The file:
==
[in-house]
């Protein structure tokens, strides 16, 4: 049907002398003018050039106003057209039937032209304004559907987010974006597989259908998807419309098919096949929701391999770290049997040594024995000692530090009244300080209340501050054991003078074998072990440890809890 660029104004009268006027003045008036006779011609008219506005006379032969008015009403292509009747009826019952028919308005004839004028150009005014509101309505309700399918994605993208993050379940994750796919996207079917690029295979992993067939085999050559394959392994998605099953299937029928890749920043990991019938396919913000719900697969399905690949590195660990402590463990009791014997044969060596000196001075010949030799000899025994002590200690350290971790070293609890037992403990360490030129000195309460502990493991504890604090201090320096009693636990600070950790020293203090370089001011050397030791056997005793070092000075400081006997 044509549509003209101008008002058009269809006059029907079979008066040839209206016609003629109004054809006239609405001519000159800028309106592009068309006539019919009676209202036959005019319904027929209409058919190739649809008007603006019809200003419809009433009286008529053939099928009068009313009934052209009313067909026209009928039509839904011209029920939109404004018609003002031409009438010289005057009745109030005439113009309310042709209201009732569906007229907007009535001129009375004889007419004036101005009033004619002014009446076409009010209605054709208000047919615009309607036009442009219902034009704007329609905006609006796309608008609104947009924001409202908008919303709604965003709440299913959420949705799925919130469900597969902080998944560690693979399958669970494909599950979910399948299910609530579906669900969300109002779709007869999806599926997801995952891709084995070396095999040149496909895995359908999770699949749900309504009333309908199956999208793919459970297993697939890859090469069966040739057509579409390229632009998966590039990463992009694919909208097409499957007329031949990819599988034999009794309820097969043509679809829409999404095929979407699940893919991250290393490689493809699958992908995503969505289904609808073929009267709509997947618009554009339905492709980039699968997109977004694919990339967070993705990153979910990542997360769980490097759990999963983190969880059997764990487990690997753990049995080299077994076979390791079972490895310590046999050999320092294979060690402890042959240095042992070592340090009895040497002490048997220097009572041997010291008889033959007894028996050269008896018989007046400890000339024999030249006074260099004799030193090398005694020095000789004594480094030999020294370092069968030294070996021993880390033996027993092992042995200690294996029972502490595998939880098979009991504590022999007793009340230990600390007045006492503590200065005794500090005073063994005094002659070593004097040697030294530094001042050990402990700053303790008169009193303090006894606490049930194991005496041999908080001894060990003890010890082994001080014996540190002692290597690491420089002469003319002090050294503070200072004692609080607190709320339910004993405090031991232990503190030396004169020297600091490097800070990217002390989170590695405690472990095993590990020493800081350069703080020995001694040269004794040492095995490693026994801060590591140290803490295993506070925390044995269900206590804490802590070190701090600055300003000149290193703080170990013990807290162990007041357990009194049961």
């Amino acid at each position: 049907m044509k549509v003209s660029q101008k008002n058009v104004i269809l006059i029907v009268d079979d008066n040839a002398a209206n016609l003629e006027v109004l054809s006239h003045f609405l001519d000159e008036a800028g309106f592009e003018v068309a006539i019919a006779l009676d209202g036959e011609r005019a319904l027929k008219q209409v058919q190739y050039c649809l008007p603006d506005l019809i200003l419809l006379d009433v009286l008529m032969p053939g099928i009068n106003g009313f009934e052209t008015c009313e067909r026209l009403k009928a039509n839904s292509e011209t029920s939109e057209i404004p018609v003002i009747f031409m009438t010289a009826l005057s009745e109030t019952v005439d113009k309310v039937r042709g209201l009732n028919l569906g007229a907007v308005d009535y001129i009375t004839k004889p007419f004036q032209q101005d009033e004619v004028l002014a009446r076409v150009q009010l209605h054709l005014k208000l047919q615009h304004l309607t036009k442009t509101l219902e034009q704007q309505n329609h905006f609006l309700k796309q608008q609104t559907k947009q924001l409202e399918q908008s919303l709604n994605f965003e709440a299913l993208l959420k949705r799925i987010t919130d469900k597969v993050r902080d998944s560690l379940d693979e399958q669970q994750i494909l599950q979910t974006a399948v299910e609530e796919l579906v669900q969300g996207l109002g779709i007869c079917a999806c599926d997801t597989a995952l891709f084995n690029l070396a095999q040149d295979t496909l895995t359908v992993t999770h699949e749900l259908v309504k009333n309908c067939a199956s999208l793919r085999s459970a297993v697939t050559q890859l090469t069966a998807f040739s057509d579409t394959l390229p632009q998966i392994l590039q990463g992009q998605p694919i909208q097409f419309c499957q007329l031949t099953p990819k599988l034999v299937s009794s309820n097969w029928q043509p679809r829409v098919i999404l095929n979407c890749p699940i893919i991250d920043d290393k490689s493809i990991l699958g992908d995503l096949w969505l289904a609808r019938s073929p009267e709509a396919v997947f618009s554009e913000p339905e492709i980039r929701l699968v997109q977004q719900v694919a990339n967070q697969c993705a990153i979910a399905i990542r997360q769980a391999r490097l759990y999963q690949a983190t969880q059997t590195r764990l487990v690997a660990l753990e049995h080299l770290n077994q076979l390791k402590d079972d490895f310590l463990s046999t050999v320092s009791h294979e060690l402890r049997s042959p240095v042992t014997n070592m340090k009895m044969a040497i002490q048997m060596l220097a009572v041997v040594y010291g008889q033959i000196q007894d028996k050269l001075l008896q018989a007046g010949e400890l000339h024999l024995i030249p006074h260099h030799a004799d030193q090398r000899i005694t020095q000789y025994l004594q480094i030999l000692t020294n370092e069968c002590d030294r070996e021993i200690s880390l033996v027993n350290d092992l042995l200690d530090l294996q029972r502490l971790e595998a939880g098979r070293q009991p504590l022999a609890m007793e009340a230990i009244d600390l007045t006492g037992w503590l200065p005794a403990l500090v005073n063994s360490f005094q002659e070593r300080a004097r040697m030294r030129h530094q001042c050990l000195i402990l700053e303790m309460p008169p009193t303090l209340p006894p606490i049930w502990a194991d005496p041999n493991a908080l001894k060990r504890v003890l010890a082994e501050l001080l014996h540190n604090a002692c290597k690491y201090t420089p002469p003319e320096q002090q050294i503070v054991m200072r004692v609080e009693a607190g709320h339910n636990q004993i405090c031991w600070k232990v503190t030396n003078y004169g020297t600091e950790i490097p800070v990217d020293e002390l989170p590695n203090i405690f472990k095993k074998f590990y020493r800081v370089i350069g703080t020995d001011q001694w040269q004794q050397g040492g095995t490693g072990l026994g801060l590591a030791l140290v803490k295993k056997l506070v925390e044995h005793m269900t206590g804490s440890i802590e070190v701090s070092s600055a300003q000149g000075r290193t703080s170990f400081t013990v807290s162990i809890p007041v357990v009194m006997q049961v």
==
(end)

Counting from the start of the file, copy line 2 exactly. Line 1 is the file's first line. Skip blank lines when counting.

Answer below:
């Protein structure tokens, strides 16, 4: 049907002398003018050039106003057209039937032209304004559907987010974006597989259908998807419309098919096949929701391999770290049997040594024995000692530090009244300080209340501050054991003078074998072990440890809890 660029104004009268006027003045008036006779011609008219506005006379032969008015009403292509009747009826019952028919308005004839004028150009005014509101309505309700399918994605993208993050379940994750796919996207079917690029295979992993067939085999050559394959392994998605099953299937029928890749920043990991019938396919913000719900697969399905690949590195660990402590463990009791014997044969060596000196001075010949030799000899025994002590200690350290971790070293609890037992403990360490030129000195309460502990493991504890604090201090320096009693636990600070950790020293203090370089001011050397030791056997005793070092000075400081006997 044509549509003209101008008002058009269809006059029907079979008066040839209206016609003629109004054809006239609405001519000159800028309106592009068309006539019919009676209202036959005019319904027929209409058919190739649809008007603006019809200003419809009433009286008529053939099928009068009313009934052209009313067909026209009928039509839904011209029920939109404004018609003002031409009438010289005057009745109030005439113009309310042709209201009732569906007229907007009535001129009375004889007419004036101005009033004619002014009446076409009010209605054709208000047919615009309607036009442009219902034009704007329609905006609006796309608008609104947009924001409202908008919303709604965003709440299913959420949705799925919130469900597969902080998944560690693979399958669970494909599950979910399948299910609530579906669900969300109002779709007869999806599926997801995952891709084995070396095999040149496909895995359908999770699949749900309504009333309908199956999208793919459970297993697939890859090469069966040739057509579409390229632009998966590039990463992009694919909208097409499957007329031949990819599988034999009794309820097969043509679809829409999404095929979407699940893919991250290393490689493809699958992908995503969505289904609808073929009267709509997947618009554009339905492709980039699968997109977004694919990339967070993705990153979910990542997360769980490097759990999963983190969880059997764990487990690997753990049995080299077994076979390791079972490895310590046999050999320092294979060690402890042959240095042992070592340090009895040497002490048997220097009572041997010291008889033959007894028996050269008896018989007046400890000339024999030249006074260099004799030193090398005694020095000789004594480094030999020294370092069968030294070996021993880390033996027993092992042995200690294996029972502490595998939880098979009991504590022999007793009340230990600390007045006492503590200065005794500090005073063994005094002659070593004097040697030294530094001042050990402990700053303790008169009193303090006894606490049930194991005496041999908080001894060990003890010890082994001080014996540190002692290597690491420089002469003319002090050294503070200072004692609080607190709320339910004993405090031991232990503190030396004169020297600091490097800070990217002390989170590695405690472990095993590990020493800081350069703080020995001694040269004794040492095995490693026994801060590591140290803490295993506070925390044995269900206590804490802590070190701090600055300003000149290193703080170990013990807290162990007041357990009194049961």